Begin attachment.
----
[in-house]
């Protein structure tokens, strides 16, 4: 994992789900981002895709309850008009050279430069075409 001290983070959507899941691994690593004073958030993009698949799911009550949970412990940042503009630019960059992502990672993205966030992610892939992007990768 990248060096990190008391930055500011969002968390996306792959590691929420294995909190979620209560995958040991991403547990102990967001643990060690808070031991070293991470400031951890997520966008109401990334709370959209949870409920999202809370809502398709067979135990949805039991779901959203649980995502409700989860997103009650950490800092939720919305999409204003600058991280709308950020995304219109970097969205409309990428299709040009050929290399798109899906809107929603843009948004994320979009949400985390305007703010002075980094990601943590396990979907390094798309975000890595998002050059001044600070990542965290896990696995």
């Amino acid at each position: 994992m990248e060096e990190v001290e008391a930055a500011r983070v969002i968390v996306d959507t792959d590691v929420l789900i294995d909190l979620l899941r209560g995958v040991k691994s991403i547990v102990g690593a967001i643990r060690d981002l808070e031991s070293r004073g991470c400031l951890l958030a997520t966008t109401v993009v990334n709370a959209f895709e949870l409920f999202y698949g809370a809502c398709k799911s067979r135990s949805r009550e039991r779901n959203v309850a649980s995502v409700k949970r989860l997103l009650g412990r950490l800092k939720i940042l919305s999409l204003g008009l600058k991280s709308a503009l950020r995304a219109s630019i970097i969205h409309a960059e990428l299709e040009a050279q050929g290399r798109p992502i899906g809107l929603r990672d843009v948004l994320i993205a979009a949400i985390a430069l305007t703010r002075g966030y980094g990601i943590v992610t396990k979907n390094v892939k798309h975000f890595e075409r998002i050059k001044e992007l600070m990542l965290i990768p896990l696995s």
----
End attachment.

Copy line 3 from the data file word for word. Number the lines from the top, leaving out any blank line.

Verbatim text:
């Amino acid at each position: 994992m990248e060096e990190v001290e008391a930055a500011r983070v969002i968390v996306d959507t792959d590691v929420l789900i294995d909190l979620l899941r209560g995958v040991k691994s991403i547990v102990g690593a967001i643990r060690d981002l808070e031991s070293r004073g991470c400031l951890l958030a997520t966008t109401v993009v990334n709370a959209f895709e949870l409920f999202y698949g809370a809502c398709k799911s067979r135990s949805r009550e039991r779901n959203v309850a649980s995502v409700k949970r989860l997103l009650g412990r950490l800092k939720i940042l919305s999409l204003g008009l600058k991280s709308a503009l950020r995304a219109s630019i970097i969205h409309a960059e990428l299709e040009a050279q050929g290399r798109p992502i899906g809107l929603r990672d843009v948004l994320i993205a979009a949400i985390a430069l305007t703010r002075g966030y980094g990601i943590v992610t396990k979907n390094v892939k798309h975000f890595e075409r998002i050059k001044e992007l600070m990542l965290i990768p896990l696995s």